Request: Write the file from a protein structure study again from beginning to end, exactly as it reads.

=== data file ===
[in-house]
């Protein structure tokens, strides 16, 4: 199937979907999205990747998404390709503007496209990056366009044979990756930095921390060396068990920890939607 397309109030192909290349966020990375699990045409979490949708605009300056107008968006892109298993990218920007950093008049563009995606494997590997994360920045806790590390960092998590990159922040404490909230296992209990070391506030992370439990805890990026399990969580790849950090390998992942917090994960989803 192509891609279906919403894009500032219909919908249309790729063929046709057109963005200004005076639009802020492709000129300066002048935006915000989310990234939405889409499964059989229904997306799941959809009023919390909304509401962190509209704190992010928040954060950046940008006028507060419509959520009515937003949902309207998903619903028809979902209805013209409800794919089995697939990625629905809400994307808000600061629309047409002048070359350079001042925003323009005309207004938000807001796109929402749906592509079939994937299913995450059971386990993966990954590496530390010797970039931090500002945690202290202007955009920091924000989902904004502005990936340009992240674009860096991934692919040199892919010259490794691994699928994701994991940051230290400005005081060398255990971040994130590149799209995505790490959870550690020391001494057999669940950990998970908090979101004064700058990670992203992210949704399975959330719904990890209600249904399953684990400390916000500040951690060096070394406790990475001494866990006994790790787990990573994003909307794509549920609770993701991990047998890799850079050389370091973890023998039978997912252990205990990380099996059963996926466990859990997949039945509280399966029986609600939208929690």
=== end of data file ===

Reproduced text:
[in-house]
């Protein structure tokens, strides 16, 4: 199937979907999205990747998404390709503007496209990056366009044979990756930095921390060396068990920890939607 397309109030192909290349966020990375699990045409979490949708605009300056107008968006892109298993990218920007950093008049563009995606494997590997994360920045806790590390960092998590990159922040404490909230296992209990070391506030992370439990805890990026399990969580790849950090390998992942917090994960989803 192509891609279906919403894009500032219909919908249309790729063929046709057109963005200004005076639009802020492709000129300066002048935006915000989310990234939405889409499964059989229904997306799941959809009023919390909304509401962190509209704190992010928040954060950046940008006028507060419509959520009515937003949902309207998903619903028809979902209805013209409800794919089995697939990625629905809400994307808000600061629309047409002048070359350079001042925003323009005309207004938000807001796109929402749906592509079939994937299913995450059971386990993966990954590496530390010797970039931090500002945690202290202007955009920091924000989902904004502005990936340009992240674009860096991934692919040199892919010259490794691994699928994701994991940051230290400005005081060398255990971040994130590149799209995505790490959870550690020391001494057999669940950990998970908090979101004064700058990670992203992210949704399975959330719904990890209600249904399953684990400390916000500040951690060096070394406790990475001494866990006994790790787990990573994003909307794509549920609770993701991990047998890799850079050389370091973890023998039978997912252990205990990380099996059963996926466990859990997949039945509280399966029986609600939208929690």